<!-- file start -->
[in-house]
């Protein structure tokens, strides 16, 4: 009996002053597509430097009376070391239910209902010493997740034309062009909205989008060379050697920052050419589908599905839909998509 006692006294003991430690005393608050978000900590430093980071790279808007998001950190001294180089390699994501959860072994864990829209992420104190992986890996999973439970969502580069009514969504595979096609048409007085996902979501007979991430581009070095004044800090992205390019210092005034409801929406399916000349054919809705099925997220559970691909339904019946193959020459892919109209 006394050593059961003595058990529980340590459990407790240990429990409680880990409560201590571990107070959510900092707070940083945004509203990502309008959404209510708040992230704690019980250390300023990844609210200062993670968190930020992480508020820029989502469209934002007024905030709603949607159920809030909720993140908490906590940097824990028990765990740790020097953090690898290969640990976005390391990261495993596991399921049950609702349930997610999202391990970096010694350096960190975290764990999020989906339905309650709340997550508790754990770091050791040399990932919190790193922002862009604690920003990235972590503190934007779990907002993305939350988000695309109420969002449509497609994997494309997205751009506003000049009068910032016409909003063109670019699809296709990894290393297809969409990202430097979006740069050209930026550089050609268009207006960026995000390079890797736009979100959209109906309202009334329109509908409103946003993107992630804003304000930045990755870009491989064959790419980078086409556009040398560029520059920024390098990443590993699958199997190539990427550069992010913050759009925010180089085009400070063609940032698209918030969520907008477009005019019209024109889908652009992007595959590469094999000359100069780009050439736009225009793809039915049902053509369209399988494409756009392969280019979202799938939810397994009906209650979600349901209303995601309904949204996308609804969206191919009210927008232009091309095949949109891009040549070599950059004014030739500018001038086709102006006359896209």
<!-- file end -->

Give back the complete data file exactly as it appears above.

[in-house]
């Protein structure tokens, strides 16, 4: 009996002053597509430097009376070391239910209902010493997740034309062009909205989008060379050697920052050419589908599905839909998509 006692006294003991430690005393608050978000900590430093980071790279808007998001950190001294180089390699994501959860072994864990829209992420104190992986890996999973439970969502580069009514969504595979096609048409007085996902979501007979991430581009070095004044800090992205390019210092005034409801929406399916000349054919809705099925997220559970691909339904019946193959020459892919109209 006394050593059961003595058990529980340590459990407790240990429990409680880990409560201590571990107070959510900092707070940083945004509203990502309008959404209510708040992230704690019980250390300023990844609210200062993670968190930020992480508020820029989502469209934002007024905030709603949607159920809030909720993140908490906590940097824990028990765990740790020097953090690898290969640990976005390391990261495993596991399921049950609702349930997610999202391990970096010694350096960190975290764990999020989906339905309650709340997550508790754990770091050791040399990932919190790193922002862009604690920003990235972590503190934007779990907002993305939350988000695309109420969002449509497609994997494309997205751009506003000049009068910032016409909003063109670019699809296709990894290393297809969409990202430097979006740069050209930026550089050609268009207006960026995000390079890797736009979100959209109906309202009334329109509908409103946003993107992630804003304000930045990755870009491989064959790419980078086409556009040398560029520059920024390098990443590993699958199997190539990427550069992010913050759009925010180089085009400070063609940032698209918030969520907008477009005019019209024109889908652009992007595959590469094999000359100069780009050439736009225009793809039915049902053509369209399988494409756009392969280019979202799938939810397994009906209650979600349901209303995601309904949204996308609804969206191919009210927008232009091309095949949109891009040549070599950059004014030739500018001038086709102006006359896209």